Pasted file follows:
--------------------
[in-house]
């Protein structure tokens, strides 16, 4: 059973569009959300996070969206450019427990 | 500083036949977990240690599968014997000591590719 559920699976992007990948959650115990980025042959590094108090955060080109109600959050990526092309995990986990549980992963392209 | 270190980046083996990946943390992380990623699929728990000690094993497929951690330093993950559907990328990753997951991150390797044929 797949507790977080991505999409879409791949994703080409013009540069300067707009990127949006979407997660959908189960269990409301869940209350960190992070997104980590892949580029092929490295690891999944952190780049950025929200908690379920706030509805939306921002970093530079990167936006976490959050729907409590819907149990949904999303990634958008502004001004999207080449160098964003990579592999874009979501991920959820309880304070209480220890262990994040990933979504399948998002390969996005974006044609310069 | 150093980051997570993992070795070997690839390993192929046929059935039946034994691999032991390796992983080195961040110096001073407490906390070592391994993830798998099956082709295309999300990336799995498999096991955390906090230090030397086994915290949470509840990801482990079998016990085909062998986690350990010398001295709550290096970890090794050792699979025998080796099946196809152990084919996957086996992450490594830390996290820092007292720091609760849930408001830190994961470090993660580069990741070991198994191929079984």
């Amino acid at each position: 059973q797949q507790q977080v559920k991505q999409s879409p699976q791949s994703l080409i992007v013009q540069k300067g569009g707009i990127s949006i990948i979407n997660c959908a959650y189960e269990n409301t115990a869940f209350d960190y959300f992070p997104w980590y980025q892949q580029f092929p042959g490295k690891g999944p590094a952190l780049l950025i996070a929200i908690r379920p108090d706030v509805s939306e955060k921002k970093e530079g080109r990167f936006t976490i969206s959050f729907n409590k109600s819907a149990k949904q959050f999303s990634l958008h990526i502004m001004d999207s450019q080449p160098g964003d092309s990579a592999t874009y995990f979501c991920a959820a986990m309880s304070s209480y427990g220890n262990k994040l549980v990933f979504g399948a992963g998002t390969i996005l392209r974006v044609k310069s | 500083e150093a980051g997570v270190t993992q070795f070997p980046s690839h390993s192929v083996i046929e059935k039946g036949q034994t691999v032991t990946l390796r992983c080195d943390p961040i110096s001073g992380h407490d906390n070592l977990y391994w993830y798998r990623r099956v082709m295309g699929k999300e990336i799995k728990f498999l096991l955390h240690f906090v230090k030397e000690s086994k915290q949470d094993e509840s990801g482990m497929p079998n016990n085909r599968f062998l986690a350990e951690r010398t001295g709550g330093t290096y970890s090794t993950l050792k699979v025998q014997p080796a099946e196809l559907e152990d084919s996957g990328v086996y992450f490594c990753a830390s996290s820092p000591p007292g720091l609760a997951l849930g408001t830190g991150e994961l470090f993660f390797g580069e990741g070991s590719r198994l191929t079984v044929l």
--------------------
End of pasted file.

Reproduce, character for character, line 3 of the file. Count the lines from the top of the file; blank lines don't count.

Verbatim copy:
């Amino acid at each position: 059973q797949q507790q977080v559920k991505q999409s879409p699976q791949s994703l080409i992007v013009q540069k300067g569009g707009i990127s949006i990948i979407n997660c959908a959650y189960e269990n409301t115990a869940f209350d960190y959300f992070p997104w980590y980025q892949q580029f092929p042959g490295k690891g999944p590094a952190l780049l950025i996070a929200i908690r379920p108090d706030v509805s939306e955060k921002k970093e530079g080109r990167f936006t976490i969206s959050f729907n409590k109600s819907a149990k949904q959050f999303s990634l958008h990526i502004m001004d999207s450019q080449p160098g964003d092309s990579a592999t874009y995990f979501c991920a959820a986990m309880s304070s209480y427990g220890n262990k994040l549980v990933f979504g399948a992963g998002t390969i996005l392209r974006v044609k310069s | 500083e150093a980051g997570v270190t993992q070795f070997p980046s690839h390993s192929v083996i046929e059935k039946g036949q034994t691999v032991t990946l390796r992983c080195d943390p961040i110096s001073g992380h407490d906390n070592l977990y391994w993830y798998r990623r099956v082709m295309g699929k999300e990336i799995k728990f498999l096991l955390h240690f906090v230090k030397e000690s086994k915290q949470d094993e509840s990801g482990m497929p079998n016990n085909r599968f062998l986690a350990e951690r010398t001295g709550g330093t290096y970890s090794t993950l050792k699979v025998q014997p080796a099946e196809l559907e152990d084919s996957g990328v086996y992450f490594c990753a830390s996290s820092p000591p007292g720091l609760a997951l849930g408001t830190g991150e994961l470090f993660f390797g580069e990741g070991s590719r198994l191929t079984v044929l």